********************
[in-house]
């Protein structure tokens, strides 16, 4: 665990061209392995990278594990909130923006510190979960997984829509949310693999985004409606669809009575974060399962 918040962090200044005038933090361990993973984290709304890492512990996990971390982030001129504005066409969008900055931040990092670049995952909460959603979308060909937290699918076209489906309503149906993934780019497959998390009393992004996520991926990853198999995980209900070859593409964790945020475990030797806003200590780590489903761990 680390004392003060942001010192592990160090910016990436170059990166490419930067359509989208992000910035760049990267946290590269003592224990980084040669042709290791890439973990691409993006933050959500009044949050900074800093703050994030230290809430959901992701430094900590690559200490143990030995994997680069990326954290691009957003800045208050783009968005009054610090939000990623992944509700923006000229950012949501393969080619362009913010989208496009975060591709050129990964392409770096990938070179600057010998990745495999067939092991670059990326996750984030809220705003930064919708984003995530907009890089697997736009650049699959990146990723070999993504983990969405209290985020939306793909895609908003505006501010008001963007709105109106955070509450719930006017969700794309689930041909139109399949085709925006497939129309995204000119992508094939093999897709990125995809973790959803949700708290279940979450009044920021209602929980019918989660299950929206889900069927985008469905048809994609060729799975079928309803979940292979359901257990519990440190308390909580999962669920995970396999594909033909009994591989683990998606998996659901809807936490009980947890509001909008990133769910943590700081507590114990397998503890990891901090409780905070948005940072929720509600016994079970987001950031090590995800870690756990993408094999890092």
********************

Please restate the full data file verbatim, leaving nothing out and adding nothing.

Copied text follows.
[in-house]
């Protein structure tokens, strides 16, 4: 665990061209392995990278594990909130923006510190979960997984829509949310693999985004409606669809009575974060399962 918040962090200044005038933090361990993973984290709304890492512990996990971390982030001129504005066409969008900055931040990092670049995952909460959603979308060909937290699918076209489906309503149906993934780019497959998390009393992004996520991926990853198999995980209900070859593409964790945020475990030797806003200590780590489903761990 680390004392003060942001010192592990160090910016990436170059990166490419930067359509989208992000910035760049990267946290590269003592224990980084040669042709290791890439973990691409993006933050959500009044949050900074800093703050994030230290809430959901992701430094900590690559200490143990030995994997680069990326954290691009957003800045208050783009968005009054610090939000990623992944509700923006000229950012949501393969080619362009913010989208496009975060591709050129990964392409770096990938070179600057010998990745495999067939092991670059990326996750984030809220705003930064919708984003995530907009890089697997736009650049699959990146990723070999993504983990969405209290985020939306793909895609908003505006501010008001963007709105109106955070509450719930006017969700794309689930041909139109399949085709925006497939129309995204000119992508094939093999897709990125995809973790959803949700708290279940979450009044920021209602929980019918989660299950929206889900069927985008469905048809994609060729799975079928309803979940292979359901257990519990440190308390909580999962669920995970396999594909033909009994591989683990998606998996659901809807936490009980947890509001909008990133769910943590700081507590114990397998503890990891901090409780905070948005940072929720509600016994079970987001950031090590995800870690756990993408094999890092």